Trinity Stewart

I am 12 years old and I attend Classical Magnet School in Hartford. I was born with a cleft lip and palate, but I do not let that stop me. I love theatre and have participated in Hartford Stage’s education programs for six years. My family and I are very close and are always there for each other.

Elaine Mobley

Interviewed by Simone Shorter &
Kailey Gordon

“Know you have hard work in front of you, and don’t let anyone turn you around.”

Elaine Broaden Mobley

I grew up in Hartford’s Bellevue Square, graduated from Weaver High School in 1953, and later worked at Connecticut General Insurance. I married Thomas L. Mobley and had two girls. We divorced, and I raised my children while working at the Hartford Post Office. After 28 years, I retired and volunteered at Martin L. King Elementary School. I traveled across the country twice and continue to travel, and I volunteered with the Nutmeg Big Brothers Big Sisters’ Foster Grandparent program. I spend time with my family and friends and I am a member of Hopewell Baptist Church in Windsor.

Kailey Gordon

I was born on January 4, and I am 13 years old. I am half African-American and half West Indian. I have two siblings — an older sister and a younger brother. I currently attend Classical Magnet School, and I am in the seventh grade.

Simone Shorter

I am a senior at Granby Memorial High School, where I play basketball, which I plan to pursue in college. I love helping people, so I ultimately want to travel to developing countries and cities all over to help the less fortunate. I am excited for what the future holds.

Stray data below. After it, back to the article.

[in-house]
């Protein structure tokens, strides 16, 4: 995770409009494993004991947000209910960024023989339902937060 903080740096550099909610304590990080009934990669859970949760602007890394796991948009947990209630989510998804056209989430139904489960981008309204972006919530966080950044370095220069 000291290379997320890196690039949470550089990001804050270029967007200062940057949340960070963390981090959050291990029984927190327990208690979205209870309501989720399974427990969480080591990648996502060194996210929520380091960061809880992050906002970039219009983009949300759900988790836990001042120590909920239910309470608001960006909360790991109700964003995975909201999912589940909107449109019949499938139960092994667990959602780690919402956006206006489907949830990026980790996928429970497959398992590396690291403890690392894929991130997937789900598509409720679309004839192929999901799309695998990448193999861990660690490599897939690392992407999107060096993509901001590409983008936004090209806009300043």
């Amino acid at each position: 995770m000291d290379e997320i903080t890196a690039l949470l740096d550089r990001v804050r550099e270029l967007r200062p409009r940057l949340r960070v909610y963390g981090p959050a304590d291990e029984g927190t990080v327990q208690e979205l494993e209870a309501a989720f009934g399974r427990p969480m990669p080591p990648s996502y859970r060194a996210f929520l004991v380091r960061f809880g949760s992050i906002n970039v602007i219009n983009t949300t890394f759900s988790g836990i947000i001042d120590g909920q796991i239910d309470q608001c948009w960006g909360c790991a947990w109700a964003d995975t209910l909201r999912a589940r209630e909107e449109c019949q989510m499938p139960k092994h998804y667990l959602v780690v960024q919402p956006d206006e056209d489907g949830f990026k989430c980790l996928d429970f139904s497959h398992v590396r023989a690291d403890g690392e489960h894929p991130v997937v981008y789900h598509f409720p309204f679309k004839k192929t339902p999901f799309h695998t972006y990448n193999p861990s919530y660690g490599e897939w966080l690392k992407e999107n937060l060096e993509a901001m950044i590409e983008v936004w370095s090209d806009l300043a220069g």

Alyce Rawlins

Interviewed by Amara McNeil

“In order to change racism, you’ve got to change people. And people just don’t change that easily.”

Alyce Taliaferro Rawlins

I was born in Fredericksburg, Virginia, as the youngest of three children. I was the valedictorian of my high school graduating class, and received a B.A. magna cum laude from Fisk University in 1950 and an M.A. in Sociology the next year. I married Dr. Sedrick Rawlins in 1952, and we have two sons. We moved to Connecticut in 1956 after spending two years in Fort Dix, New Jersey, where my husband was a dental officer in the Army. When I came to Hartford, I was the first African-American professional employed by Aetna. I have been active in many organizations in the Hartford area over the last 50 years, most recently the Women’s Committee of the Wadsworth Atheneum and the Amistad Juneteenth Committee.

Amara McNeil

I am 14 years old and I love public speaking and performing. I enjoy joining all types of clubs and trying new things. I was born in Brooklyn, New York, and now live in Bristol. I am of African-American and Jamaican descent.